I am pleased to share that the AMIA Board has voted to endorse the American College of Medical Informatics (ACMI) position statement on the recent Dobbs v. Jackson Women's Health Organization Supreme Court Ruling, with minor modifications, as an AMIA position statement, which is available below. I am grateful for the passion and engagement of the AMIA community over the last week, the leadership of ACMI, and your patience, as AMIA leadership took time to elicit input for a formal statement from key AMIA leaders and stakeholders, including the AMIA Ethics Committee; Women in AMIA; the Diversity Equity and Inclusion (DEI) Committee; and our clinician group leaders including Physicians in AMIA (PINA) and Nursing Informatics Working Group (NIWG), among others.
AMIA is committed to supporting human rights and fostering a safe and inclusive environment for all its members, especially those who might be directly affected by this decision, including women, all individuals with reproductive capacity, and providers who deliver healthcare. We will be reviewing the implications and options for all future meeting venues, and we will hold a town hall / listening session in the coming weeks to inform our next steps, including, but not limited to, policy and advocacy. I look forward to working with you to leverage the unique skills of the AMIA informatics community to protect autonomy, privacy, trust, and equity in healthcare delivery.
AMIA Statement on Dobbs vs. Jackson Women's Health Organization Supreme Court Decision
The Supreme Court’s recent ruling overturning Roe v. Wade has far-reaching effects for human rights, healthcare, and society. The American Medical Informatics Association (AMIA) is an organization of members having diverse backgrounds and ideologies. However, as a community of leading professionals at the intersection of health and information technology, this moment requires a clear and direct response about the impact of this decision especially the grave concerns over the potential misuse of health information and health information technology to investigate and prosecute individuals who can get pregnant and healthcare professionals.
AMIA is troubled by the overturning of nearly a half century of protecting patients’ autonomy to make independent and highly personal reproductive health care decisions. Multiple studies and experience from the pre-Roe era make clear that this decision will not end abortions. Instead, many patients will pursue unsafe procedures that risk devastating consequences, including their lives. AMIA is also deeply concerned about the likely disproportionate impact this decision will have on patients already suffering from disparities in American health care – including women, people with low incomes, those living in rural settings, the BIPOC (Black, Indigenous, and people of color) and the LGBTQA+ communities. In addition to the direct effects on access to reproductive care, reports of exaggerated reactions to this ruling are impacting other routine care (e.g., denying medical treatment that may affect pregnancy).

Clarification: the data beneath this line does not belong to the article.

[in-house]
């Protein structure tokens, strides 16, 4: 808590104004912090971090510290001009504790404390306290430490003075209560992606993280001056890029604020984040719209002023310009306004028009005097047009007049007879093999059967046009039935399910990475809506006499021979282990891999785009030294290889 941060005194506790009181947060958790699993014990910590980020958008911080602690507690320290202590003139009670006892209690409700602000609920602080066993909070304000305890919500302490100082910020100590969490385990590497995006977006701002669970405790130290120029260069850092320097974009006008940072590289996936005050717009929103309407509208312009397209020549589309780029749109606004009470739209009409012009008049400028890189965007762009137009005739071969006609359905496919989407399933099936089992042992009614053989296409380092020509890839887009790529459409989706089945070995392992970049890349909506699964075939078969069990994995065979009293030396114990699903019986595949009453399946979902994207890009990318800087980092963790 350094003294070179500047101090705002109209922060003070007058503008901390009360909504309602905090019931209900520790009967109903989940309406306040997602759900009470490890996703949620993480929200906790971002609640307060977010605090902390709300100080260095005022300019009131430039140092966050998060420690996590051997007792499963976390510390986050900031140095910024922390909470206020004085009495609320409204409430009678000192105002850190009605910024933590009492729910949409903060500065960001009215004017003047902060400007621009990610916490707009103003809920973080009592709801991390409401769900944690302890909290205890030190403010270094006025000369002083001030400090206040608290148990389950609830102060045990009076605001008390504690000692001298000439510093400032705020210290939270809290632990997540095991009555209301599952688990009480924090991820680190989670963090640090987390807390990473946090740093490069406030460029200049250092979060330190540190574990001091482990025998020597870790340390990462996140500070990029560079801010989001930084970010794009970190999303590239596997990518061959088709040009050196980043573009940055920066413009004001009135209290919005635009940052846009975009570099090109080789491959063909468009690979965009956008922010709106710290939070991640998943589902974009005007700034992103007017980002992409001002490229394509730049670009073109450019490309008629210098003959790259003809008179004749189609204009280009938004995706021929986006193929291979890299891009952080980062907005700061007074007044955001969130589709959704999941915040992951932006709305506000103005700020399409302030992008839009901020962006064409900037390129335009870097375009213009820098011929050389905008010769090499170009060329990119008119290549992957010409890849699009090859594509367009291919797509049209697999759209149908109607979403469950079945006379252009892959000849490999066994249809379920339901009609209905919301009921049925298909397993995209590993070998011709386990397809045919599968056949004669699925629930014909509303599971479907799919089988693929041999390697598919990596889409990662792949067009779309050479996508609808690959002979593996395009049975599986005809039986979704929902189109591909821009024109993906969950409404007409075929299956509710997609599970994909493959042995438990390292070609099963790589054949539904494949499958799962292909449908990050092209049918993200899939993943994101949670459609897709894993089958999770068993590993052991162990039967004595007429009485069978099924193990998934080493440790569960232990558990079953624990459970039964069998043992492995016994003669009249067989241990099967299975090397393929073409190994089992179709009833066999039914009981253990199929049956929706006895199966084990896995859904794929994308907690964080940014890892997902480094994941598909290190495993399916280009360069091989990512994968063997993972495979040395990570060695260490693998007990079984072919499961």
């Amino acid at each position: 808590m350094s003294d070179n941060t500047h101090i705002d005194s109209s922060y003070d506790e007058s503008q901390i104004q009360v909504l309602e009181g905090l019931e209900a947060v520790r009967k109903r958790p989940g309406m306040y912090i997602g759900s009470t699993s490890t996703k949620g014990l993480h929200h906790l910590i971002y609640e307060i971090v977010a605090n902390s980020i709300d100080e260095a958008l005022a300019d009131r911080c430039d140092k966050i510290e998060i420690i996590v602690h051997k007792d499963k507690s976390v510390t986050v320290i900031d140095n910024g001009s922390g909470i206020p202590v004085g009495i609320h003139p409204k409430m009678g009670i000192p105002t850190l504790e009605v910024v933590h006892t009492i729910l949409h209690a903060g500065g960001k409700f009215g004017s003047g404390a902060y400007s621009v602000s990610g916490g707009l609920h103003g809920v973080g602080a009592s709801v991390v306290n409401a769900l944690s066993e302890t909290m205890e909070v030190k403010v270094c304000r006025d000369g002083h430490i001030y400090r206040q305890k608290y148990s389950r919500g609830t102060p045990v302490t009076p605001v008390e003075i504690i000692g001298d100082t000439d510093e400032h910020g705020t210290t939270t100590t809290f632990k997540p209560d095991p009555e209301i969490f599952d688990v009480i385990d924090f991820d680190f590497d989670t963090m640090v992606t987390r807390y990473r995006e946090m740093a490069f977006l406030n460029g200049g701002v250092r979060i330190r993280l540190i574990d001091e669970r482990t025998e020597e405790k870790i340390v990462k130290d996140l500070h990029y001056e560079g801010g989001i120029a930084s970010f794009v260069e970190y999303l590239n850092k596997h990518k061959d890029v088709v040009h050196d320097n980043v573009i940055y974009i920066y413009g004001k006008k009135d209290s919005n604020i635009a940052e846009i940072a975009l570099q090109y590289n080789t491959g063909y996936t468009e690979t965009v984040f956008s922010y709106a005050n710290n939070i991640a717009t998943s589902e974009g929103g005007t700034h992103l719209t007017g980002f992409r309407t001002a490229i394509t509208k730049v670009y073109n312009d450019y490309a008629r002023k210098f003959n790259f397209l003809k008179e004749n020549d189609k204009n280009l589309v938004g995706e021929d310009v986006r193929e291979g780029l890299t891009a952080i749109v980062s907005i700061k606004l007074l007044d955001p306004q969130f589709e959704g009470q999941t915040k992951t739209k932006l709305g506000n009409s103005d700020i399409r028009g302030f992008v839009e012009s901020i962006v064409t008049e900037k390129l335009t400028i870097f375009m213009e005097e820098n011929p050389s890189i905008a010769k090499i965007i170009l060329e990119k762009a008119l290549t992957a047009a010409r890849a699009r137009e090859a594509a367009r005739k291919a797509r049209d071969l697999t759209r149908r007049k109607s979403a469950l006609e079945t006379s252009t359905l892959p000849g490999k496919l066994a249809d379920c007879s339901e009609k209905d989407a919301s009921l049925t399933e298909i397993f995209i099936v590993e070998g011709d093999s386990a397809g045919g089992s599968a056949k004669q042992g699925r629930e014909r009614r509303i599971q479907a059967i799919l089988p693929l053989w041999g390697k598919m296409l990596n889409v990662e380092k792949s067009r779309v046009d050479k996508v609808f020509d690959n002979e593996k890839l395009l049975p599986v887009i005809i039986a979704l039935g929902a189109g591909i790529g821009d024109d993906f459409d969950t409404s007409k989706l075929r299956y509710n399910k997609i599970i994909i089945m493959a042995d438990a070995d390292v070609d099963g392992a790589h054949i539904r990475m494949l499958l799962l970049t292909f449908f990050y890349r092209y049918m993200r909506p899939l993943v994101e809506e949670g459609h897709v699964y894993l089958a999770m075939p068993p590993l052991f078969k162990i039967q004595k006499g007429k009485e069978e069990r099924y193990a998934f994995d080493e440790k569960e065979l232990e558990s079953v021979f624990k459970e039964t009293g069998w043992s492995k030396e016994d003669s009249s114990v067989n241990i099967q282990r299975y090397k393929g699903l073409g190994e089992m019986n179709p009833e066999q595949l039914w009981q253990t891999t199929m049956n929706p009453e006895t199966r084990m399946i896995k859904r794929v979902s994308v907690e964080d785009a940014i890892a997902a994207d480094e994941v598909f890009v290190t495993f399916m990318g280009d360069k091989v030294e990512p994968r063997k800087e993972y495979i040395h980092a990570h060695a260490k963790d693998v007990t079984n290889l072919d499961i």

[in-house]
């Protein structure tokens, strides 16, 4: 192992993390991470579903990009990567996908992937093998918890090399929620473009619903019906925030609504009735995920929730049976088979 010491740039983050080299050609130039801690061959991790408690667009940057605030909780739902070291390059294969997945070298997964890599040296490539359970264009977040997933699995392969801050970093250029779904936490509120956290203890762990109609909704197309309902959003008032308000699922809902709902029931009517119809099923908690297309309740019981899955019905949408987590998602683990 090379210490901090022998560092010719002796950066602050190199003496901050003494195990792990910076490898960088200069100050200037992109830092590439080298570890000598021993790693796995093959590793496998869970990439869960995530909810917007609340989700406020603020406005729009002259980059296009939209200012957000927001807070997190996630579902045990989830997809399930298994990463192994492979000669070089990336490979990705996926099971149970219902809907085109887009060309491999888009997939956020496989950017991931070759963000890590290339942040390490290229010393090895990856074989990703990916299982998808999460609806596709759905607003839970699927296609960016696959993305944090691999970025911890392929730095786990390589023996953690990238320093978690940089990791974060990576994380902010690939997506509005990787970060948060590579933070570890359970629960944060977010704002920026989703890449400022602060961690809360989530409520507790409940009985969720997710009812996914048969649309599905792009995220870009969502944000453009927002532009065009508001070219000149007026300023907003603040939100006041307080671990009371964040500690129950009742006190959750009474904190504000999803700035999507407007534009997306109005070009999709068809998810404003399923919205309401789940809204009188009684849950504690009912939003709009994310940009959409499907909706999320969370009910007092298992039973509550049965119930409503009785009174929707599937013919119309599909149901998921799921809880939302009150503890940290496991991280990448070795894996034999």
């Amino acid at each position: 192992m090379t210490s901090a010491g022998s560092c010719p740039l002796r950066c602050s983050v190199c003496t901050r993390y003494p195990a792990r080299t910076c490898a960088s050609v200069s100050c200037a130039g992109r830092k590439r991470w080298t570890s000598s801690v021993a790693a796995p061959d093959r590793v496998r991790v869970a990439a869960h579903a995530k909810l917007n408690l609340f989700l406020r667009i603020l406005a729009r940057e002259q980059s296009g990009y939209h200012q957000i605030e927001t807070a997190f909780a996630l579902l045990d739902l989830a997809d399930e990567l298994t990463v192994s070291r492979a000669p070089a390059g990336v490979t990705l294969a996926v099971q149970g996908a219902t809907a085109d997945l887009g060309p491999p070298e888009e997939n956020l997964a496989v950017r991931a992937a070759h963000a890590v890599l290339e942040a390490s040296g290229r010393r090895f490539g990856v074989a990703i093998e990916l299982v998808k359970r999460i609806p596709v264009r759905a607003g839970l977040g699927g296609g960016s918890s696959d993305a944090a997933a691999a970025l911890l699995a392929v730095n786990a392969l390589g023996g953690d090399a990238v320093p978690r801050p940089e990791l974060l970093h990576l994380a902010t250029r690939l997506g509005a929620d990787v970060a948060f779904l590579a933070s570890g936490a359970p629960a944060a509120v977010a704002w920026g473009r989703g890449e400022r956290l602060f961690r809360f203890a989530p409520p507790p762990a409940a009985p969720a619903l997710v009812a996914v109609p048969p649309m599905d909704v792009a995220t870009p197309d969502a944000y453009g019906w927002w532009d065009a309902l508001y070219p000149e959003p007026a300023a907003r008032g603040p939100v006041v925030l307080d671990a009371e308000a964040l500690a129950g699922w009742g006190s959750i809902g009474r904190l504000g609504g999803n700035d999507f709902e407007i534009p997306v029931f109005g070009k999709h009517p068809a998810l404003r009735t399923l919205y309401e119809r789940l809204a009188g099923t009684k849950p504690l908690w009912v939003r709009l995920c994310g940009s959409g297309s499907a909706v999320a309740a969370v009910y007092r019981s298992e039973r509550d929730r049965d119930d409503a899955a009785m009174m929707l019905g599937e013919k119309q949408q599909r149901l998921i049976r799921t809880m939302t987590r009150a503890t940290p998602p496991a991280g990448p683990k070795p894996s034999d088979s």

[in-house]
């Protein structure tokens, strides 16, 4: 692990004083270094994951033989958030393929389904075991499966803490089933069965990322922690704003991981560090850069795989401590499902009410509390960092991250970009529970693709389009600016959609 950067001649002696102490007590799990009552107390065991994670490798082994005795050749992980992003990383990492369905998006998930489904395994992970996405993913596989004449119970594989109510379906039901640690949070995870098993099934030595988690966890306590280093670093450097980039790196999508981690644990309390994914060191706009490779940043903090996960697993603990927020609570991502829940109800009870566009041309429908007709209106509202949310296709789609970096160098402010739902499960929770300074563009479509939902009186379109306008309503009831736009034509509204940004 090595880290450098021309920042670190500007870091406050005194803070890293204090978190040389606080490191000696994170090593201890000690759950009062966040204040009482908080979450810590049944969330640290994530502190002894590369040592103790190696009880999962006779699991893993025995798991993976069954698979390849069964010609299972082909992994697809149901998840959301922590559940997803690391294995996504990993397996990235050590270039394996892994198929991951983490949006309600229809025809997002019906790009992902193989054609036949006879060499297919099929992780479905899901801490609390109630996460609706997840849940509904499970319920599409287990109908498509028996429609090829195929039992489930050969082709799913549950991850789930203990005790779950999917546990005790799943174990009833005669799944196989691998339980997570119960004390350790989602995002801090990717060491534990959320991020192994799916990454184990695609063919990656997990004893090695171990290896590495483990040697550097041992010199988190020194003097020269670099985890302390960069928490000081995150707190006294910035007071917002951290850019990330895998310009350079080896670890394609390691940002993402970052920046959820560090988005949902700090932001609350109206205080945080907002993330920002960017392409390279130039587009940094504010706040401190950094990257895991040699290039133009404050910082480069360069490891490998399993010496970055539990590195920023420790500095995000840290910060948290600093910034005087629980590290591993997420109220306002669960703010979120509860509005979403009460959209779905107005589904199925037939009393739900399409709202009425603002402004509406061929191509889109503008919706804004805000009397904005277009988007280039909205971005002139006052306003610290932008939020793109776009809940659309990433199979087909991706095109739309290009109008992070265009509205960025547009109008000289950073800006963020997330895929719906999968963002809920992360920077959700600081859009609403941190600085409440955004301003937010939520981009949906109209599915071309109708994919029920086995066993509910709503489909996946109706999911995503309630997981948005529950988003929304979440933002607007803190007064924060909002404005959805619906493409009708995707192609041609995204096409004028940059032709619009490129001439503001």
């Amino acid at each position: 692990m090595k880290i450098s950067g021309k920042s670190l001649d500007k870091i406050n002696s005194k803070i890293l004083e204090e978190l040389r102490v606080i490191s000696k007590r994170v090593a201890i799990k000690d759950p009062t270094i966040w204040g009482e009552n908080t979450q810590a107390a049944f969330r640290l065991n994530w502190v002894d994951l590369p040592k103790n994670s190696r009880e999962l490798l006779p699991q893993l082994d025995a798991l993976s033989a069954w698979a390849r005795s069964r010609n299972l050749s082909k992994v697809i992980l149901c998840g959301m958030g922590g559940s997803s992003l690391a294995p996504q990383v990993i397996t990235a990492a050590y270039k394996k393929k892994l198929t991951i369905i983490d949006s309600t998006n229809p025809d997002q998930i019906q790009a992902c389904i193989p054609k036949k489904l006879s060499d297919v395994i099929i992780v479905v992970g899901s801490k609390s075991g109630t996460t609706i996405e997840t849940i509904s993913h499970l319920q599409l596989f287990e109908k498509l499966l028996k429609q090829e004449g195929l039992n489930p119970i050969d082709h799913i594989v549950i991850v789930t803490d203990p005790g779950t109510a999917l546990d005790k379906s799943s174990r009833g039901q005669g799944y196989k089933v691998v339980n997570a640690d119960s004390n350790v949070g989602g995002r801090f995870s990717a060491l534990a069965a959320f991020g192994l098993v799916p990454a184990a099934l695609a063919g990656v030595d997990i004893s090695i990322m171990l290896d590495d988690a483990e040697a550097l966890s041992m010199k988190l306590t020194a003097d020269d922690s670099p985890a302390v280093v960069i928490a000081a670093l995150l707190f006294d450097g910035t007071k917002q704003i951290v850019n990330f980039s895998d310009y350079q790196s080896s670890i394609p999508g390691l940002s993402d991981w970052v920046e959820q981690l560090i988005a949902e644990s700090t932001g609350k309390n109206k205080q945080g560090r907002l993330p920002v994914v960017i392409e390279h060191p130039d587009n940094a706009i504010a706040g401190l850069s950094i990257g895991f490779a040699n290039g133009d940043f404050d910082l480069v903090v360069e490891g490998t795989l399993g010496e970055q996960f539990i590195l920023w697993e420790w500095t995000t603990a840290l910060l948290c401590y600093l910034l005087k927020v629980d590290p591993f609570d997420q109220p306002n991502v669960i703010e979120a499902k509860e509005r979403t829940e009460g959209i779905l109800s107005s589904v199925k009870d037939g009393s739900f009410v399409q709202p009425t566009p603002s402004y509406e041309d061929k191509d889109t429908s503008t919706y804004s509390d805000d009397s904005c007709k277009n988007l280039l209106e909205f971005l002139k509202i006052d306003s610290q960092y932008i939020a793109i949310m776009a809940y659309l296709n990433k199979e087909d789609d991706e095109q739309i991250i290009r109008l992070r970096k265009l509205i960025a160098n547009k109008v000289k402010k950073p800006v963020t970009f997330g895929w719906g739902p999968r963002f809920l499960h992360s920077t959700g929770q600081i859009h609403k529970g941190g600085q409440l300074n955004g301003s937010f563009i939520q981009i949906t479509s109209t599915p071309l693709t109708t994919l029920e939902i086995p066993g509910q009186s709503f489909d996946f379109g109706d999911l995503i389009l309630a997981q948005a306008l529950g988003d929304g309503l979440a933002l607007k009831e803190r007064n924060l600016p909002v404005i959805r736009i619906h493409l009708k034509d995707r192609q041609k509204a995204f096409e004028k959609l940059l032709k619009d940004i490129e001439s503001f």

Electronic health records (EHRs) represent the major repository of confidential health information in the US. HIPAA, the Health Insurance Portability and Accountability Act, protects the confidentiality of a patient’s health information. Such records, however, can still be subject to release for certain purposes, including via subpoena for legal proceedings. Information about one’s health or health-seeking behavior obtained or stored by individuals or organizations that do not fall in the categories protected under HIPAA (e.g., healthcare apps, websites, search behavior, geo-tagged data about one’s location) are subject to even fewer protections and can often be accessed more easily. Prosecutorial misuse of health data has grave consequences for the sanctity and trust inherent in the therapeutic and fiduciary relationship between patients and their healthcare providers. Violating this trust will cause immediate and future harm for all parties and their families – not just those receiving care for reproductive health. A proactive, considered, and deliberate approach to safeguarding digital health data is a prerequisite to safe care for all.
In the wake of the Supreme Court’s overturning of Roe v. Wade and the current and ongoing actions from many state legislatures, AMIA seeks to ensure that privacy-protective policies governing the use of health and health-related information be put in place so that repercussions resulting from the Supreme Court decision do not impinge on the rights of individuals and on their relationships with the professionals they entrust with their care. Furthermore, AMIA is committed to mitigating the disparities in healthcare that will be exacerbated by this decision and promoting equitable and safe healthcare to everyone.